Tuesday, January 5, 2021

FIRST UP | Lockheed Martin gets $4.9B to build three missile-warning satellites • China’s main space contractor sets ambitious 2021 launch target
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A SpaceNews daily newsletter | Tuesday, January 5, 2021

Top Stories

 
Lockheed Martin won a $4.9 billion Pentagon contract Monday for three missile warning satellites. The contract covers the manufacturing, assembly, integration, testing and delivery of three geosynchronous Next-Generation Overhead Persistent Infrared (OPIR) satellites, which will complement two polar orbiting Next-Gen OPIR satellites being built by Northrop Grumman. Lockheed previously won a $2.9 billion contract for initial development of those satellites. The first of the Lockheed-built satellites could launch as soon as 2025. [SpaceNews]

The Space Force hopes its small launch vehicle program will rebound in 2021. Small satellite launches by the Space Force slowed considerably in 2020 due to the pandemic and technical setbacks, the service acknowledged, with launches by Rocket Lab, Space Vector and Virgin Orbit slipping to 2021. A Space Force official said they plan to evaluate as many emerging providers as possible and figure out how to contract for their services to meet a still-uncertain future demand. [SpaceNews]

China's main space contractor is planning at least 40 launches this year. China Aerospace Science and Technology Corporation (CASC) announced the target at a meeting Monday where it outlined its goals for the year. Those launches are expected to include the core module of China's new space station, along with a cargo spacecraft and the Shenzhou-12 crewed mission. China carried out 39 launches in 2020, with CASC responsible for 34 of them. [SpaceNews]

Chinese startup Spacety has released the first images from its synthetic aperture radar (SAR) satellite. Hisea-1, a satellite with a C-band SAR system, launched Dec. 22 as a secondary payload on the first Long March 8 rocket. The spacecraft started returning SAR imagery days later at a resolution of three meters, and Spacety released the first image, of a region of Tennessee, last week. Spacety says Hisea-1 is the first miniaturized C-band SAR satellite and the first commercial Chinese SAR system. [SpaceNews]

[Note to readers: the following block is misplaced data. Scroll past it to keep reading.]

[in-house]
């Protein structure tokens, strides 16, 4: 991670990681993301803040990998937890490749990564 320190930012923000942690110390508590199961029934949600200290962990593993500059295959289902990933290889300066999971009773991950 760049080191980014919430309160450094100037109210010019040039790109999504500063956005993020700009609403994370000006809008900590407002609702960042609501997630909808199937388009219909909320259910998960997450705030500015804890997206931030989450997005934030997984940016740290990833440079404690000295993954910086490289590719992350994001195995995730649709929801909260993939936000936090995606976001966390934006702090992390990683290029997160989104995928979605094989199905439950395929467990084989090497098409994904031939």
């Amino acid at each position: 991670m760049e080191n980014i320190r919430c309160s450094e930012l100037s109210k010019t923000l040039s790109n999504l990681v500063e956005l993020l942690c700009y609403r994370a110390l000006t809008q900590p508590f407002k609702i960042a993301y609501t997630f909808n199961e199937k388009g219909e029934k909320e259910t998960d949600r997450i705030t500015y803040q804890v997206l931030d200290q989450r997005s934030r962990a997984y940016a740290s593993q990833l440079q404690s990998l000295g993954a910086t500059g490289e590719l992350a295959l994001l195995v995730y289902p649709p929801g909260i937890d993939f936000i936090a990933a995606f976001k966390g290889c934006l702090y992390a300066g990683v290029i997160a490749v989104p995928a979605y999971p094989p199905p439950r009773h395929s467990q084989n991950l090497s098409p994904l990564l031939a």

Other News


SpaceX is not having problems convincing customers to fly on "flight-proven" Falcon rockets. In an interview, SpaceX President Gwynne Shotwell said persuading customers to fly on Falcon 9 rockets with previously flown first stages has been less difficult than selling the first Falcon launches, since the company has demonstrated its capabilities to safely launch and reuse the vehicles. Shotwell added that SpaceX has some launch services contracts where it can choose whether to use Falcon or its next-generation Starship vehicle for the mission. She said she was optimistic that Starship will make its first orbital flight this year. [Ars Technica]

SpaceX has been clearing the wreckage of the last Starship prototype as it prepares to launch the next one. Workers removed Monday the last major elements of the SN8 prototype vehicle from the landing pad at its Boca Chica, Texas, site. The vehicle exploded when it landed too fast on the pad at the end of an otherwise successful test flight last month. The SN9 prototype is currently on a launch pad at Boca Chica, preparing for what's expected to be a similar test flight later this month. [Teslarati]

SpinLaunch is expanding its New Mexico facility as it prepares to begin testing its centrifugal launch system. The company announced an agreement last month with state officials, securing up to $4 million in state grants in exchange for creating 59 new jobs at Spaceport America. The startup is building a centrifuge 30 meters in diameter there that it will use for suborbital tests of a system it plans to eventually scale up for launching small satellites. The first tests of the system, which will launch projectiles to an altitude of about 100 kilometers before landing at nearby White Sands Missile Range, will begin later this year. [SpaceNews]

More than two dozen Indian companies want to participate in a commercialization effort by the country's space agency. Jitendra Singh, minister of state for India's Department of Space, said those companies are seeking to work with the Indian National Space Promotion and Development Centre, or In-SPACe, which the government established last year as part of efforts to support the development of a commercial space industry. The companies include those working on small launch vehicles, satellite constellations and space applications, Singh said. [Deccan Herald]
 

Something to Look Forward To


"Everything is harder in space, except for pull-ups."

– Former astronaut Terry Virts, describing the challenges of adapting to weightlessness. [CNN]
 

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